"This will limit the GBP’s ability to recover (to near 1.58 at most) and support the outlook for more GBP losses towards 1.55 and possibly the 2013 low around 1.52," - Juan Manuel Herrera, Scotiabank.
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The Canadian Dollar kept Pound Sterling pinned down near to a 10-year low in the penultimate session of the week, illustrating along the way what some analysts say is an increasingly bearish picture for GBP/CAD on the charts ahead of important jobs data due out from the UK and Canada.
Canada’s Dollar was a middle of the road performer among major currencies on Thursday but it continued to comfortably hold onto pole position in the rankings for the year to date and had little trouble keeping the Pound pinned down near to its lowest level since before the 2016 Brexit referendum.
The Pound to Canadian Dollar exchange rate had fallen to 1.5684 and its lowest since June 2013 during the Tuesday session and remained close to the round number of 1.57 on Thursday, although some analysts have suggested it could be at risk of deeper declines during the weeks ahead.
“Weekly price signals are bearish while short, medium and long-term trend momentum signals are also aligned bearishly against the GBP at this point. This will limit the GBP’s ability to recover (to near 1.58 at most) and support the outlook for more GBP losses towards 1.55 and possibly the 2013 low around 1.52,” says Juan Manuel Herrera, a strategist at Scotiabank.
The Pound has fallen against all currencies within the G10 basket in the last month with the exception of the U.S. Dollar, Japanese Yen and Swiss Franc but rose against all currencies within that basket during the week to Thursday with the only exceptions being the U.S. Dollar, Euro and Canadian Dollar.
Canada’s Dollar has strengthened against many major counterparts during the week to Thursday simply by better resisting the recovery seen in U.S. Dollar exchange rates that have corrected lower in the last month from some of its strongest levels since at least the onset of the pandemic.
“Yesterday’s narrower trade surplus chipped away a little more at Canada’s growth momentum moving into Q2 but the broader undertone for the economy remains relatively positive and the Bank of Canada’s focus is squarely on inflation,” says Shaun Osborne, chief FX strategist at Scotiabank.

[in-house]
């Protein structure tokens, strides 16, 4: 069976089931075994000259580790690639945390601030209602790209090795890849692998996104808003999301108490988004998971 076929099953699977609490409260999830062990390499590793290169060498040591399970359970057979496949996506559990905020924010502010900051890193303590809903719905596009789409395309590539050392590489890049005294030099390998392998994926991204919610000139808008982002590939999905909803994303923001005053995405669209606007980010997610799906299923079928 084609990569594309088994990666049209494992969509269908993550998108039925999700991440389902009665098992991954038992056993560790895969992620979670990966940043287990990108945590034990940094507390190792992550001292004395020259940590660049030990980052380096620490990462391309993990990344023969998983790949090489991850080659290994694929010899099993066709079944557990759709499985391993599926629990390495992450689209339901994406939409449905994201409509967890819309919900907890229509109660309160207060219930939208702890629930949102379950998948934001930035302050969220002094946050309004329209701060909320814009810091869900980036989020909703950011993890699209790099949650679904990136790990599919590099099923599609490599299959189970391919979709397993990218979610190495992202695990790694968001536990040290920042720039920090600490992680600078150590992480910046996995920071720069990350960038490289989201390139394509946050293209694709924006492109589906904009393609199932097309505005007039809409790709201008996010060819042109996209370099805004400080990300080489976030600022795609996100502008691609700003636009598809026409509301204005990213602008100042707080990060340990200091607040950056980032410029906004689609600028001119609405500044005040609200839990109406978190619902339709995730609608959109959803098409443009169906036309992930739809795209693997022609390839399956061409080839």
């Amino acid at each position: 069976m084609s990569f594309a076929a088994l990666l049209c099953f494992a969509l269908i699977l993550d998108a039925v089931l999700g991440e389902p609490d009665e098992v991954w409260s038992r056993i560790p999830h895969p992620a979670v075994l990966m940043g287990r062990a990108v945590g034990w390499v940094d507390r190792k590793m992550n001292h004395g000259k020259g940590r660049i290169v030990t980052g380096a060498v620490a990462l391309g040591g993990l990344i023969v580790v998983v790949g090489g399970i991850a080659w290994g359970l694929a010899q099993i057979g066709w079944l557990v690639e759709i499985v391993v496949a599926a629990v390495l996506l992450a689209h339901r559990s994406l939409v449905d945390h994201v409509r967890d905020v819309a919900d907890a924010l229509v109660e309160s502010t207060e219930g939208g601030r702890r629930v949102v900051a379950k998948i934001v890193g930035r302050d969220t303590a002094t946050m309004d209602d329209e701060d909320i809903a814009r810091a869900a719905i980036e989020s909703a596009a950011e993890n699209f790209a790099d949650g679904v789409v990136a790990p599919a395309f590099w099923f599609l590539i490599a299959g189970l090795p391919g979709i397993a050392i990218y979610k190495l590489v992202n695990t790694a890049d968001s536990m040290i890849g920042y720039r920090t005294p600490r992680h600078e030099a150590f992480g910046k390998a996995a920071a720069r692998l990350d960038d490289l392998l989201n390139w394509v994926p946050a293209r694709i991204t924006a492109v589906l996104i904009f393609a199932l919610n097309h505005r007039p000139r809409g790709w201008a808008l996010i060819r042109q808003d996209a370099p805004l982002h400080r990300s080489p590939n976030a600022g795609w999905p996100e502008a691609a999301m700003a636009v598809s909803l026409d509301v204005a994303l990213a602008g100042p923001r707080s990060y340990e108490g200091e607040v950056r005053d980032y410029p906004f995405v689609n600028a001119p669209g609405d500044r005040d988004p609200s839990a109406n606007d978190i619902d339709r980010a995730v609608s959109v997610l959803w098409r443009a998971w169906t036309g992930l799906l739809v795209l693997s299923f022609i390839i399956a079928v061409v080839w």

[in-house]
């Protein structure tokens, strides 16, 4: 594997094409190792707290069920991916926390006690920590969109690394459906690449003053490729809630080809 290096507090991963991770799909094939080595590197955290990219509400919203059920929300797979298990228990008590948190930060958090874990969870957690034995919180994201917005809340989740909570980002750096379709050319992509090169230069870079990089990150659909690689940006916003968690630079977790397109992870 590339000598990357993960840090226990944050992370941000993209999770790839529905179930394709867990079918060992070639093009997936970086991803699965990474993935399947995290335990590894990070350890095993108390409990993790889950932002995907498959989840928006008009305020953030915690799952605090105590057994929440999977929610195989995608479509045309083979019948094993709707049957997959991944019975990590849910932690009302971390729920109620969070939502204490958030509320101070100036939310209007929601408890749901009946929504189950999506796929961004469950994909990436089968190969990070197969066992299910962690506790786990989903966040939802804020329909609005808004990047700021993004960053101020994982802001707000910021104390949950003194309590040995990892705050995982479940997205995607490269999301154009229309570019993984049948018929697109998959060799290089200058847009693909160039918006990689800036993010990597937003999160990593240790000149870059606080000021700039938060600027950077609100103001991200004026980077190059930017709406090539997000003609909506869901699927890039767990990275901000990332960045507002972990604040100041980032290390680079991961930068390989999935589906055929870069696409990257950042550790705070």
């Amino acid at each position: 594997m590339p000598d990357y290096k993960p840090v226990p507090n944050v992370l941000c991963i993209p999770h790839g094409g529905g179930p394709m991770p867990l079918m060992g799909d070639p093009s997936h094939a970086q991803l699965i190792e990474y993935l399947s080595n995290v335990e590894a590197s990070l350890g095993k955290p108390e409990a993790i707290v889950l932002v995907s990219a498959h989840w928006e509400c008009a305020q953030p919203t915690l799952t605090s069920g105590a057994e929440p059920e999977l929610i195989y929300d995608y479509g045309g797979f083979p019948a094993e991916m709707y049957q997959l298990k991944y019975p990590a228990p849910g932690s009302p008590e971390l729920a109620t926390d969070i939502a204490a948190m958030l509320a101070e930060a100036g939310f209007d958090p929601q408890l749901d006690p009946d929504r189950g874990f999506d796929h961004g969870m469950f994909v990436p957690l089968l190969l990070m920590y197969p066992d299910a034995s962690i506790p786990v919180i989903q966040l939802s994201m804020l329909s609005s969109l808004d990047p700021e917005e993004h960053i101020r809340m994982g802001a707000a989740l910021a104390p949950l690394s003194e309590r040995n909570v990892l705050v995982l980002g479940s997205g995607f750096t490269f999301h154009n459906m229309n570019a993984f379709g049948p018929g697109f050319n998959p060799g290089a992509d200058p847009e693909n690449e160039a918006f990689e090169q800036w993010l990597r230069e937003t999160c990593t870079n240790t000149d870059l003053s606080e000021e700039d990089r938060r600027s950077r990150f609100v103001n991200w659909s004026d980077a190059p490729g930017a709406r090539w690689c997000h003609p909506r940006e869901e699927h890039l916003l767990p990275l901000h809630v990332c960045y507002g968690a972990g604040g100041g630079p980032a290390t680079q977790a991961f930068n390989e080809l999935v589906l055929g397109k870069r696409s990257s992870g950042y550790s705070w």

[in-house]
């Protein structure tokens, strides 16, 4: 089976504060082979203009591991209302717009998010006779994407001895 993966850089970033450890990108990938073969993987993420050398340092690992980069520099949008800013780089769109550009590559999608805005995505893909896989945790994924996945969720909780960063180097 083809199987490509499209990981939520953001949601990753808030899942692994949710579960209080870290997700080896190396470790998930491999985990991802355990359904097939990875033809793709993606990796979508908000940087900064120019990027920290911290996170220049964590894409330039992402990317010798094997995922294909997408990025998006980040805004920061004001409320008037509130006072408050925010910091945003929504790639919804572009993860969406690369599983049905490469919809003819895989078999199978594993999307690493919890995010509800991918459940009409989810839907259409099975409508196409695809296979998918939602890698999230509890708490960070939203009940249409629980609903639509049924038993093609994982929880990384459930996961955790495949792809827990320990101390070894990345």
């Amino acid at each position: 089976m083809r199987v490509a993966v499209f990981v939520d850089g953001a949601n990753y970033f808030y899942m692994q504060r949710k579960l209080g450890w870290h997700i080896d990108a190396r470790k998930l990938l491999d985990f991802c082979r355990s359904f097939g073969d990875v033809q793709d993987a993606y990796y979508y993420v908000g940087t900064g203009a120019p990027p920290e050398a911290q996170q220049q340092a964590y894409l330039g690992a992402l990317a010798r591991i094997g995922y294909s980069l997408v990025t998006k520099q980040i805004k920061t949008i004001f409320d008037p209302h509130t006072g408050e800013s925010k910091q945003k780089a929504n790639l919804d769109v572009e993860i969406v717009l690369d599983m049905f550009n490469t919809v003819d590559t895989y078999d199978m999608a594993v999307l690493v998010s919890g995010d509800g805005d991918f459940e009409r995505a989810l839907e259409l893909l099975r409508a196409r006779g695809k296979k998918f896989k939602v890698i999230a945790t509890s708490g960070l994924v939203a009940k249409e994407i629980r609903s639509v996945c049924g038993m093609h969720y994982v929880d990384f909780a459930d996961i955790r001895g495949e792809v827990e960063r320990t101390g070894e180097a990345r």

“Markets are fully pricing in a policy rate of 3.25% in December for the BoC—a new cycle high—whereas conviction for the Fed Funds target continues to hold around the 2.80/2.85% range. Supportive yield spreads and firm commodities (the Bloomberg spot commodity index reached a record high) provide clear support for additional CAD gains, even if equity market volatility remains a potential, short -term drag,” Osborne also said on Wednesday.
The Canadian Dollar has edged higher against the U.S. Dollar rose further against many other currencies including Sterling during the last week after the Bank of Canada lifted its cash rate from 1% to 1.5% and warned that it would act “more forcefully” if inflation or expectations for inflation rise sufficiently enough to make that necessary.
Meanwhile, Deputy Governor Paul Beudry suggested in a speech to the Gatineau Chamber of Commerce last Friday that containing inflation expectations could ultimately see the BoC lifting its cash rate by as much as 0.75% in a single meeting during the months ahead, although some strategists see this as something of a poisoned chalice for the Canadian Dollar and due in part to the deteriorating global economic outlook.
“The repricing in the direction of faster and larger rate hikes by both the BoC and the RBA in 2022 has taken place largely at the expense later rate hikes (see Figure 7 and Figure 8), with the inversion point in both implied rate curves inching slightly closer,” says Alvise Marino, a strategist at Credit Suisse.
“This front-loading of policy tightening expectations is in our view reflective of the increasingly loud drum beat of global recession fears and suggests that rate support for AUD and CAD might remain constrained unless markets see clear evidence pointing in the direction of a more benign global growth scenario,” Marino and colleagues wrote in a Wednesday research briefing.
The Pound to Canadian Dollar rate has fallen sharply in recent weeks but the Credit Suisse team suspects the Loonie would be stronger if financial markets were not growing concerned about the outlook for economic growth in Canada, the UK and elsewhere around the world.
All of this helps to explain why Friday’s release of employment figures for the month of May is important for the Canadian Dollar outlook, and likewise with next Tuesday’s data from the UK and Pound Sterling, each of which could yet improve the prospects of the Pound to Canadian Dollar rate.
“Our economists have argued that Canada’s less tight labour market, compared to the US, reduces the need for BoC policy tightening vis-à-vis the Fed,” Marino said on Wednesday.
“While so far this argument has been drowned by concerns for rising inflation expectations, we suspect that it might suddenly become more prominent if the data were to show limited upside in hourly compensation (3.4%yoy in April) amid otherwise strong employment metrics,” he added.
Many will be looking on Friday to see if Canadian wage growth is rising with sufficient pace to merit central bankers’ fears of second round effects that could either lift inflation further down the line, or otherwise serve to entrench it at levels that are above the 2% target of the BoC.
The same is true of the UK’s latest employment figures, which are due out next Tuesday and just two days ahead of the June 16 Bank of England (BoE) interest rate decision, which could potentially be influenced by the data.